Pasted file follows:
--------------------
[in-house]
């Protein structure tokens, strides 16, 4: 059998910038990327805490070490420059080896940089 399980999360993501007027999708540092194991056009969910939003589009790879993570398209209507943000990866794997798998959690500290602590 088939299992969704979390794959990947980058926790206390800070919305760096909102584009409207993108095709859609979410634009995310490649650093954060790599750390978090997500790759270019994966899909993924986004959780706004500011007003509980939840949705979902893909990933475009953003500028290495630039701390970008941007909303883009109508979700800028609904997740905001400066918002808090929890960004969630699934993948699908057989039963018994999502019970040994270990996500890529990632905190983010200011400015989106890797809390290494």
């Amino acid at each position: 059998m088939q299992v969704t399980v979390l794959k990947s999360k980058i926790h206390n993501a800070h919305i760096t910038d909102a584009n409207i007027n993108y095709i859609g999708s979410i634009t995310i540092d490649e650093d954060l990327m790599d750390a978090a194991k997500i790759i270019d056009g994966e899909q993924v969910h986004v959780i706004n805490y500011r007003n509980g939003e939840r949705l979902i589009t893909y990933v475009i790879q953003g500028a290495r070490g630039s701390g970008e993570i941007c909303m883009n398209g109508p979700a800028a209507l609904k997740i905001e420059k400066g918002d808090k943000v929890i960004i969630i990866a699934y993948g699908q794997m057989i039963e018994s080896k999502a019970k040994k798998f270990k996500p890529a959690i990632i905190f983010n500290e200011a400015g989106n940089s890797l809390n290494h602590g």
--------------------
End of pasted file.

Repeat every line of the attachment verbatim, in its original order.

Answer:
[in-house]
């Protein structure tokens, strides 16, 4: 059998910038990327805490070490420059080896940089 399980999360993501007027999708540092194991056009969910939003589009790879993570398209209507943000990866794997798998959690500290602590 088939299992969704979390794959990947980058926790206390800070919305760096909102584009409207993108095709859609979410634009995310490649650093954060790599750390978090997500790759270019994966899909993924986004959780706004500011007003509980939840949705979902893909990933475009953003500028290495630039701390970008941007909303883009109508979700800028609904997740905001400066918002808090929890960004969630699934993948699908057989039963018994999502019970040994270990996500890529990632905190983010200011400015989106890797809390290494």
């Amino acid at each position: 059998m088939q299992v969704t399980v979390l794959k990947s999360k980058i926790h206390n993501a800070h919305i760096t910038d909102a584009n409207i007027n993108y095709i859609g999708s979410i634009t995310i540092d490649e650093d954060l990327m790599d750390a978090a194991k997500i790759i270019d056009g994966e899909q993924v969910h986004v959780i706004n805490y500011r007003n509980g939003e939840r949705l979902i589009t893909y990933v475009i790879q953003g500028a290495r070490g630039s701390g970008e993570i941007c909303m883009n398209g109508p979700a800028a209507l609904k997740i905001e420059k400066g918002d808090k943000v929890i960004i969630i990866a699934y993948g699908q794997m057989i039963e018994s080896k999502a019970k040994k798998f270990k996500p890529a959690i990632i905190f983010n500290e200011a400015g989106n940089s890797l809390n290494h602590g």